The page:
Few people like disruption.
We have our routines, the comfortable rhythms of life. While those rhythms may shift over the course of time, if the impetus for change is external and to a great degree beyond one's control, it's understandably upsetting.
What’s the point?
Arkansas can handle the small number of refugees sent its way by the federal government. It’s unfortunate some state lawmakers can’t or won’t see that.
Disruption plays out all the time in government affairs. A developer proposes a dirt mine that neighbors resist because of its potential to turn their bucolic lives upside down. Or a property owner who has enjoyed the benefit of a publicly owned wooded area next to his property for years comes unglued when the public decides it actually wants improved access to their land. Planning boards, city councils, quorum courts and civil courts exist because disruptions are a part of life that have to be figured out.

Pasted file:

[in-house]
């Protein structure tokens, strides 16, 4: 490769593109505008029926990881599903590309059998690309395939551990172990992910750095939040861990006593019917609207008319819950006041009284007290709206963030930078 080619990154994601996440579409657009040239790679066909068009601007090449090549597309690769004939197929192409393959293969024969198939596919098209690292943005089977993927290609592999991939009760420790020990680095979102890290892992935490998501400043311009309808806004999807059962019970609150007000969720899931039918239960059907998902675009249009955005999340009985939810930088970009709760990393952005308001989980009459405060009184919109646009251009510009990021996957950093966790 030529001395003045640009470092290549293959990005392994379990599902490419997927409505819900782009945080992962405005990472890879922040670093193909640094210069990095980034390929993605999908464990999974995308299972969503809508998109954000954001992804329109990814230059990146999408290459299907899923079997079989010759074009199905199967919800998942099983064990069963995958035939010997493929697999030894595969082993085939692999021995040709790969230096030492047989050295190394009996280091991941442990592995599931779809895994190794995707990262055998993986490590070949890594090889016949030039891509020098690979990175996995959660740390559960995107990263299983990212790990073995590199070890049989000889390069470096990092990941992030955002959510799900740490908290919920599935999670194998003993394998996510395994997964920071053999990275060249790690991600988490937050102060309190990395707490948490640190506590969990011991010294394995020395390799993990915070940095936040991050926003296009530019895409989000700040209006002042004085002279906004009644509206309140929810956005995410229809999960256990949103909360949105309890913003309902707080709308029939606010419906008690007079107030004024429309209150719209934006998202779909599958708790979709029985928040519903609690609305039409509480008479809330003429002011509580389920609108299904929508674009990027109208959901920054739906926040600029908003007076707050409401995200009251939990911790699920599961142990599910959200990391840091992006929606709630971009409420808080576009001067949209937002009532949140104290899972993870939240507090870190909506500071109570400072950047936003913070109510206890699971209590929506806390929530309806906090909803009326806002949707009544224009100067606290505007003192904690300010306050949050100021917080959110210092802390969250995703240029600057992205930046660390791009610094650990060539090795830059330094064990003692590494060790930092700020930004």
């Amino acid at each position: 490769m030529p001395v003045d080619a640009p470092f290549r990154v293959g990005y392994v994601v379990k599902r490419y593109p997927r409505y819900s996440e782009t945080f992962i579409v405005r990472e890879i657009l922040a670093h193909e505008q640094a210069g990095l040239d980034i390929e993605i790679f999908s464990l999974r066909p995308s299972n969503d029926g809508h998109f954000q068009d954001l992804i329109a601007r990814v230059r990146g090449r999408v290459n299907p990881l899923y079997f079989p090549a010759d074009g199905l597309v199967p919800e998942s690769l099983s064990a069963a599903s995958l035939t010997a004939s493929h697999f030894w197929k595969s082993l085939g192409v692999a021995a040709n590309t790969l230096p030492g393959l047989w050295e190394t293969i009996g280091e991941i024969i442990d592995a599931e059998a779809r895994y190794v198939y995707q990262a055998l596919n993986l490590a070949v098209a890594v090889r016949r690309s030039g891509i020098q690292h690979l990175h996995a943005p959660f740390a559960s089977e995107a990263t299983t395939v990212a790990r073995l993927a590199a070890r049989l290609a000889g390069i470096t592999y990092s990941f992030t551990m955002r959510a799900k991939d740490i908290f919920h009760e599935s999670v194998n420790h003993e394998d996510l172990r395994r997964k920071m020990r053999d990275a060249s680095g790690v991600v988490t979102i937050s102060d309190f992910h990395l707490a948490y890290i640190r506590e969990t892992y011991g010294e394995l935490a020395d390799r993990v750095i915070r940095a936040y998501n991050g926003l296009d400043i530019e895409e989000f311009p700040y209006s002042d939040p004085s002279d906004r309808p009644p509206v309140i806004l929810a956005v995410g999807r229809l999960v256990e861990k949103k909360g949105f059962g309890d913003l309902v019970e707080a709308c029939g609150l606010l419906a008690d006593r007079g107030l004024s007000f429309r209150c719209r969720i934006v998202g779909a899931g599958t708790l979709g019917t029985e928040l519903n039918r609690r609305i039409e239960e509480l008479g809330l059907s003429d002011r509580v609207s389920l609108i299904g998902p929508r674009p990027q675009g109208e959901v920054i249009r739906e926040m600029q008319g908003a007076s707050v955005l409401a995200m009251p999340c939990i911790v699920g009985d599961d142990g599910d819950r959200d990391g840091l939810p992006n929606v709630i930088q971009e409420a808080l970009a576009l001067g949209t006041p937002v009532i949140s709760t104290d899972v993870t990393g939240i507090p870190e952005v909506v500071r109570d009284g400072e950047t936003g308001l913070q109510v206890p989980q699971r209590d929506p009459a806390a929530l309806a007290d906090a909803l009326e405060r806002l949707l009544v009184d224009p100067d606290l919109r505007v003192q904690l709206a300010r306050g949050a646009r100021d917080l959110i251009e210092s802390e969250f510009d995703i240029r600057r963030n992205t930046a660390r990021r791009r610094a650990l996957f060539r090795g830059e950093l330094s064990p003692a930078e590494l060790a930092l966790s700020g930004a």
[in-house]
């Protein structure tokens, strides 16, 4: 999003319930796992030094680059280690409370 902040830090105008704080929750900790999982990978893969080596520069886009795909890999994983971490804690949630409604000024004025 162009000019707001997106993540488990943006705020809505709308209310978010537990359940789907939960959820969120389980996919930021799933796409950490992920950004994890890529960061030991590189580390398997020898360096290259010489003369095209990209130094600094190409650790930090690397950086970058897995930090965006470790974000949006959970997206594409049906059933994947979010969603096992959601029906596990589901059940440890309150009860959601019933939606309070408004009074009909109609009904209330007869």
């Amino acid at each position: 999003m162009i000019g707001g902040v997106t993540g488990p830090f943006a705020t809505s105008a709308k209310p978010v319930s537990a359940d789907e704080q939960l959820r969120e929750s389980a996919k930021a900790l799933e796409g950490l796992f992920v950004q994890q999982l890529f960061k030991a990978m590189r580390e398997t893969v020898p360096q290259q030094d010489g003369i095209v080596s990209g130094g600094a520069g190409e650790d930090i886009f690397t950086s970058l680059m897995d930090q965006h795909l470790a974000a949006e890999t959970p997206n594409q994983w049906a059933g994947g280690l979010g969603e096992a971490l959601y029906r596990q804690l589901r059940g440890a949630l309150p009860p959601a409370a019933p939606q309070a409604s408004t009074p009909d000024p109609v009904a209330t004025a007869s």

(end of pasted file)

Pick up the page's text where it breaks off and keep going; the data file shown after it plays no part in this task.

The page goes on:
Some of our state lawmakers have shown signs of unwanted disruption in their lives in recent days. A few are up in arms over Gov. Asa Hutchinson's announcement just before Christmas that he would continue to allow refugees from other nations, allowed into the USA by federal policies, to be resettled within the state's borders.
Such resettlements have been going on for years, particularly in Washington County through an organization called NWA Canopy. The group and its volunteers prepare in advance for the arrival of federally investigated and approved refugees, then help establish them with housing, jobs, educational opportunities and other needs. These are folks who have escaped terrible conditions in their home countries and qualified through U.S. State Department to be received by our freedom-loving nation.